Are NFTs bad for the environment?

Dane Wesolko
5 min readJan 24, 2022


Are NFTs bad for the environment? The answer to this question is a controversial “it depends.” This post will give you insight into NFTs, how they impact the environment, and some adverse effects and potential solutions.

warskullz_reboot generative art nft collection
Warskullz_Reboot, an example of a generative art NFT collection, available on OpenSea.

What are NFTs

To understand the environmental concerns of NFTs, you’ll first need to know what they are. NFTs, or non-fungible tokens, are digital asset that is often used to represent collectibles or digital items that have been cryptographically secured. Non-fungible tokens (NFT) are cryptographic collectibles that can represent unique digital assets such as artwork or jewelry.

I cover NFTs in-depth on my website here.

There are pros and cons to using NFTs. On the one hand, they can be more secure and efficient than other digital assets. They are also unique, which can make them more valuable. On the other hand, they require more computational power to create and use.

Non-fungible tokens: why are they controversial?

One thing that makes blockchain technology so promising is the ability to track digital assets as they change hands. This has allowed platforms like Ethereum to become a marketplace for anything from access keys to collectible cartoon cats.

However, this same feature is also a source of controversy within NFT circles. Many people believe that non-fungible tokens could increase carbon emissions due to their use in online games and digital marketplaces.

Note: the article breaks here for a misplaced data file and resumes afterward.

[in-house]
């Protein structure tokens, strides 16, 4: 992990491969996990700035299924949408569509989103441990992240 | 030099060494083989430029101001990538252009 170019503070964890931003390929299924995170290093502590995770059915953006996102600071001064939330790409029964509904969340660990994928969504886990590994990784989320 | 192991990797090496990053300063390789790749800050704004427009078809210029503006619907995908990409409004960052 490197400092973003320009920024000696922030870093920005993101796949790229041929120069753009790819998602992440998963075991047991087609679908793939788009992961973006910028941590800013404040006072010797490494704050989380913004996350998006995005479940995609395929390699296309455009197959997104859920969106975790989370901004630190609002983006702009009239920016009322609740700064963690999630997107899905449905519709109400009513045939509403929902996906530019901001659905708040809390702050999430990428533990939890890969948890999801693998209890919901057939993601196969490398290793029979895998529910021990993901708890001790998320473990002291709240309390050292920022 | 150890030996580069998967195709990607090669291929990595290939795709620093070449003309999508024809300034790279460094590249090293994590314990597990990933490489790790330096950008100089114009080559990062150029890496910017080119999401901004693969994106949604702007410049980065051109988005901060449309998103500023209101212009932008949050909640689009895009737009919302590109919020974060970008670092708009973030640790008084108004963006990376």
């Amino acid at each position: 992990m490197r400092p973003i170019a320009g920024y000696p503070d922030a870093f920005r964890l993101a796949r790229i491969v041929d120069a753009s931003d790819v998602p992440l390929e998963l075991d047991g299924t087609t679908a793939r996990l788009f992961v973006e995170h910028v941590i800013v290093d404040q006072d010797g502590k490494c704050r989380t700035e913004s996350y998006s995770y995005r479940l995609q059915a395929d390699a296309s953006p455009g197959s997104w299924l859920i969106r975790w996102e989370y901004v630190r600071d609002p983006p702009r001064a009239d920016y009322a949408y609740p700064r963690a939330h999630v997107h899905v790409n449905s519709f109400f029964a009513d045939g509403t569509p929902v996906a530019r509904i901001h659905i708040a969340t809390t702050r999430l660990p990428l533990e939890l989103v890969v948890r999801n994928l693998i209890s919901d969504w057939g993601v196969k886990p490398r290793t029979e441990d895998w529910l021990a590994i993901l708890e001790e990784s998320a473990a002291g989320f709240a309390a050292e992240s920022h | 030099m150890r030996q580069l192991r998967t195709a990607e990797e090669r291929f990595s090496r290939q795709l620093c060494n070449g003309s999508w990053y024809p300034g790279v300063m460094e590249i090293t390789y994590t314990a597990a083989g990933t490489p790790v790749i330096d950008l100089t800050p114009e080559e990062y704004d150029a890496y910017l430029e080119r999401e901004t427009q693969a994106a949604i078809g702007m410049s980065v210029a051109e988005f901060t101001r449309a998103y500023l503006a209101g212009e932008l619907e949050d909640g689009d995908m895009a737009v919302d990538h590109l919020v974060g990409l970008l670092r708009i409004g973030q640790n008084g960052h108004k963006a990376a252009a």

The issue has been brought up several times from both inside and outside the crypto community. Still, it remains difficult for anybody but experts within industry circles to understand just how significant NFTs could impact our environment.

A large part of the confusion surrounding this issue is that it’s not immediately clear what actions (if any) need to take to reduce the environmental impacts caused by NFTs. There are several different metrics for measuring the environmental impact of blockchain technology, and they all have their own unique intricacies.

One of these metrics is carbon footprint — specifically, CO2-equivalent emissions from electricity consumption. For example, a metric ton of coal produces 1.986 CO2-equivalent kilograms when burned. On average, Ethereum uses 467 kWh per transaction or roughly 0.18 kWh per gas. This means that, on average, about 1.14 metric tons of CO2 are produced each time a smart contract is executed within the Ethereum network.

While this number is small enough to not have much environmental impact in isolation, this may change if blockchain becomes more widely adopted in the global economy. For example, if someone decided to develop a non-fungible collectible card game with 100 million users, it would take approximately 751 billion transactions to transfer assets between players. As it turns out, that’s just over half of the total energy usage worldwide during 2017, which was estimated at 1374 trillion watts per year.

It should be noted that there are some caveats to this analysis. It is difficult to determine whether or not all of the electricity on a blockchain network is being produced by green energy sources. Most ERC-721 marketplaces rely on a proof-of-work consensus algorithm, which can be highly energy-intensive depending on the specific type of hardware used for mining.

In addition, the Ethereum blockchain doesn’t actually utilize all available computing power. For example, the tracking site Cryptocompare reported that as of 10/15, Ethereum was running at around 25% of its total capacity. However, even if we assume that all transaction activity took place at total capacity and none depended on proof-of-work mining, it would still take about 562 trillion transactions to reach the total estimated energy usage for 2017.